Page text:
You know you have responsibilities under the Data Protection Act to protect the information you hold about your customers. But what about the information you hold on your payroll?
Morrisons recently revealed that the details of around 100,000 of its staff had been revealed online and sent to a national newspaper. The perpetrator, believed to be a member of Morrisons staff, demonstrated that when it comes to data security the enemy within can be just as ruthless as the online hacker. But what are your responsibilities as an employer?
As far as the Data Protection Act 1998 (DPA) is concerned, no distinction is made between staff and customer data. As an employer you’re responsible for both. That responsibility extends to ensuring you take appropriate measures to prevent unauthorised and unlawful processing, destruction, damage or loss.
The insider job
The DPA makes no mention of the source of any theft or unauthorised/unlawful access. In the Morrisons case, the circumstances in which the member of staff was able to steal the payroll data would fall just as squarely within the remit of the DPA as an external cyber-attack. What matters is the nature of the breach, not the person or organisation perpetrating it.
Breaches of data can result in formal action by the Information Commissioner, leading to penalties of up to £500,000. So what should you do to protect your business from attack, and if data does go missing, what can you do the put things right or mitigate the damage?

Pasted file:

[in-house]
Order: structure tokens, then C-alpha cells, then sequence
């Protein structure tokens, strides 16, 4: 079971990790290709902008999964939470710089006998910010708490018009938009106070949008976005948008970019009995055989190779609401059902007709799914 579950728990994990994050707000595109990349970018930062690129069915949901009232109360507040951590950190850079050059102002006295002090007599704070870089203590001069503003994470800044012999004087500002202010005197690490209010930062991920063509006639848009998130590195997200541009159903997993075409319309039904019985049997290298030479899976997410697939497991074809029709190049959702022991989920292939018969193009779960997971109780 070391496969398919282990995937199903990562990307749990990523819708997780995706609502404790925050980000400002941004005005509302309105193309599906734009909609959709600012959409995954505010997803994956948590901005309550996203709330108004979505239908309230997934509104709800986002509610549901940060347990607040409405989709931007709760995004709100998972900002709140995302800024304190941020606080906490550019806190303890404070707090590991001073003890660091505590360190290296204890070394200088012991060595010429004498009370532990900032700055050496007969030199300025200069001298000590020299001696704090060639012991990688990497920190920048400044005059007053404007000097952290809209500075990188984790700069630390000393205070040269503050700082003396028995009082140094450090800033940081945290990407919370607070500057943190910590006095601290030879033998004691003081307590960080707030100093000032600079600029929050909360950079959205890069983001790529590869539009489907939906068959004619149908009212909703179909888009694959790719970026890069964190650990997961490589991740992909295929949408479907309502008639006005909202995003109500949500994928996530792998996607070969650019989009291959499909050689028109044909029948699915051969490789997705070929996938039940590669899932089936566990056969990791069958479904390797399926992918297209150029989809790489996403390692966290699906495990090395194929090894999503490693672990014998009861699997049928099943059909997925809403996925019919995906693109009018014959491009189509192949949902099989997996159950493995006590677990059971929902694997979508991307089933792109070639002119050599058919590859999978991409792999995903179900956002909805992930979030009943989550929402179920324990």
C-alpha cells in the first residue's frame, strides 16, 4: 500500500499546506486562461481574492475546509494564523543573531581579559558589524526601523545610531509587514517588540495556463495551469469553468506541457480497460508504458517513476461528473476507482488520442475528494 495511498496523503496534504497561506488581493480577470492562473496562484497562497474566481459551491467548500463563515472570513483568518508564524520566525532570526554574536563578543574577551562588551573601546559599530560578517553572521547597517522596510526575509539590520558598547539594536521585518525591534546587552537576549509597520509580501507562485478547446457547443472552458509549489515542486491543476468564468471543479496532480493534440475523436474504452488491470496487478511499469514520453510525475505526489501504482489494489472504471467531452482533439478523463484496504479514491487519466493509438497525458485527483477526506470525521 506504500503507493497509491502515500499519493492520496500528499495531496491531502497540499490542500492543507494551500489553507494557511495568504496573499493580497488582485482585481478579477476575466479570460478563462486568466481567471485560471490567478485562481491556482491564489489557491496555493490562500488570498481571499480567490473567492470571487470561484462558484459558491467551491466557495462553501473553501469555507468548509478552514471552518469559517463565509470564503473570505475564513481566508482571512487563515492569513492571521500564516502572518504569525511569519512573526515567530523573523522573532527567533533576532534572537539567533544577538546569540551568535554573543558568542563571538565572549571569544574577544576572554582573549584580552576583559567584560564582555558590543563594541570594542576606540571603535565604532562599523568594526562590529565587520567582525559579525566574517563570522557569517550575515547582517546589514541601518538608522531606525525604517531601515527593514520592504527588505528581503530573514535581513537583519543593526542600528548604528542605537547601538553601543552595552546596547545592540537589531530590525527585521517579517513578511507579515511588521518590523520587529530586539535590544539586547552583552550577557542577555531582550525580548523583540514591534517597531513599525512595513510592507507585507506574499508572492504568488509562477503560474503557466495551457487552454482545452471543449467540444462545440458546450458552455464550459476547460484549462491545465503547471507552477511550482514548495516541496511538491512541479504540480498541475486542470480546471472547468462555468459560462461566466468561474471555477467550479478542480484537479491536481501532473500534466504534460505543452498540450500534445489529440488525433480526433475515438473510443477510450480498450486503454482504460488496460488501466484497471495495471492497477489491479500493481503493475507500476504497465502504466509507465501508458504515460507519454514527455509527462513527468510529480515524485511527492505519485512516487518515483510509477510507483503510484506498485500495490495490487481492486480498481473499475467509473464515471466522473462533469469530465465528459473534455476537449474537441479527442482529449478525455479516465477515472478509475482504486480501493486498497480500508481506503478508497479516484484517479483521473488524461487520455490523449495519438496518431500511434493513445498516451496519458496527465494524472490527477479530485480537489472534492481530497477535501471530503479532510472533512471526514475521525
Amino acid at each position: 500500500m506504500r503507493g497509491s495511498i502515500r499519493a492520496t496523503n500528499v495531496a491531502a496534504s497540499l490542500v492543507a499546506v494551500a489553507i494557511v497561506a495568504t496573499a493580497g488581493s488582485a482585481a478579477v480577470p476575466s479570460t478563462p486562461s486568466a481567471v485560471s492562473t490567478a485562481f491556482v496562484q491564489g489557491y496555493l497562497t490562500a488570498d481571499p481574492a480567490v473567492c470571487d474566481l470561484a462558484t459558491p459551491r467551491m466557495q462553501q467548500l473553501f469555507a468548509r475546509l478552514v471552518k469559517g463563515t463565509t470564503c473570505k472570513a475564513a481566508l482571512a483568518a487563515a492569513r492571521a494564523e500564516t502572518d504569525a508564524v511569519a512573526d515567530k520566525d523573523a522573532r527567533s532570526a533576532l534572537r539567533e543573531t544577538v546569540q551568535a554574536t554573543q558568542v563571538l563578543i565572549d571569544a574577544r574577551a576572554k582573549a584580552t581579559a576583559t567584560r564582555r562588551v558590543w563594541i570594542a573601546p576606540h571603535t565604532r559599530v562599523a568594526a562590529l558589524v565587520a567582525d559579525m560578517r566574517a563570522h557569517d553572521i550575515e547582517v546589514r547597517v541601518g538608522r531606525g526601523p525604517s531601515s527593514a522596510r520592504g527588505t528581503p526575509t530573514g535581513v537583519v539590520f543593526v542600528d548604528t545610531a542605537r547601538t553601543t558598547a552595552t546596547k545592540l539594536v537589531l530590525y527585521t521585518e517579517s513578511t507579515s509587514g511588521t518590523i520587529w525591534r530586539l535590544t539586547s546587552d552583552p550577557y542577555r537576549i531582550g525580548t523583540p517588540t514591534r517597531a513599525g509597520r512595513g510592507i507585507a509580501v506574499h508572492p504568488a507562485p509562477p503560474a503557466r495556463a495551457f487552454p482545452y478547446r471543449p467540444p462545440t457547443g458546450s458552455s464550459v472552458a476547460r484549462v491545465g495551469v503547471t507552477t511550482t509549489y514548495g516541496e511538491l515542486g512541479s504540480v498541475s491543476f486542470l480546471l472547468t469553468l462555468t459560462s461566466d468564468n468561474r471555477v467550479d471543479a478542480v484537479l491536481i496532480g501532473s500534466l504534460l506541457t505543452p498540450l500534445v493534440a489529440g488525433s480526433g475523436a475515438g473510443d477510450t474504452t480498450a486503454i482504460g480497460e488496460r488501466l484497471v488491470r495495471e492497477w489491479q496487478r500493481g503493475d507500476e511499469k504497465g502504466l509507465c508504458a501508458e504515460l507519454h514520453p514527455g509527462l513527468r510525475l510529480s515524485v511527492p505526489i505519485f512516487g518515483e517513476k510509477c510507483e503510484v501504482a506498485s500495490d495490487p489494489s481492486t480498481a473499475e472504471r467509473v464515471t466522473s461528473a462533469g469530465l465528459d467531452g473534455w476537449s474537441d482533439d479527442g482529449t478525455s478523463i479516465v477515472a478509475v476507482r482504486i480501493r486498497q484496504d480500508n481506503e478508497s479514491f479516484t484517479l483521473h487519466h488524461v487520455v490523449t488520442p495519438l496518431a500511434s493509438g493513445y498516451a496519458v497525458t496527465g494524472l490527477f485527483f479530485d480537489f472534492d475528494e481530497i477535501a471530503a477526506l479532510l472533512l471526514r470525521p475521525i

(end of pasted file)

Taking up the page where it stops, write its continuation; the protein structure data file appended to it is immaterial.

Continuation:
Planning for attack
Carry out a security review to assess your current level of preparedness and use the results to draw up a breach response plan. The plan should establish roles, responsibilities, the steps to be taken for containment and recovery and the communication of the breach to affected parties. Follow the example of the DPA and give equal priority to customer and payroll data (although the steps you take in respect of each may differ) and internal and external attacks.
If your payroll is managed externally, talk to your provider and review the measures in place to protect your payroll data. By way of example, ensure the data you share electronically is sent via a secure portal (we use docSAFE) rather than a standard email network.
Test your plans to destruction. If you don’t possess the in-house skills to assess your level of exposure or test your plan, ask a specialist IT security provider.
In the event of any breach, the Information Commissioner will want to know what measures you had in place, how robust they were, and whether you followed your plan. If the breach happens in spite of your measures rather than because of a failure of them, your financial and reputational position is likely to be significantly protected.
There is no PR ‘upside’ to a security breach. The best to be hoped for is that staff and/or customers give you the benefit of having acted swiftly and communicated clearly.
Following the recent attack on eBay, after which all 233m users were asked to change their passwords, the company revealed it had taken almost three months to spot the initial breach, and a further two weeks to communicate it. It’s difficult to gauge which failure has caused more public and political ire, but either way eBay’s reputation has been unquestionably damaged.
The eBay experience demonstrates the importance of communicating fast and communicating accurately. So whether the data theft comes from a disgruntled member of staff or a remote cyber-terrorist, make sure that in the event of a breach it’s the original perpetrator who remains the enemy.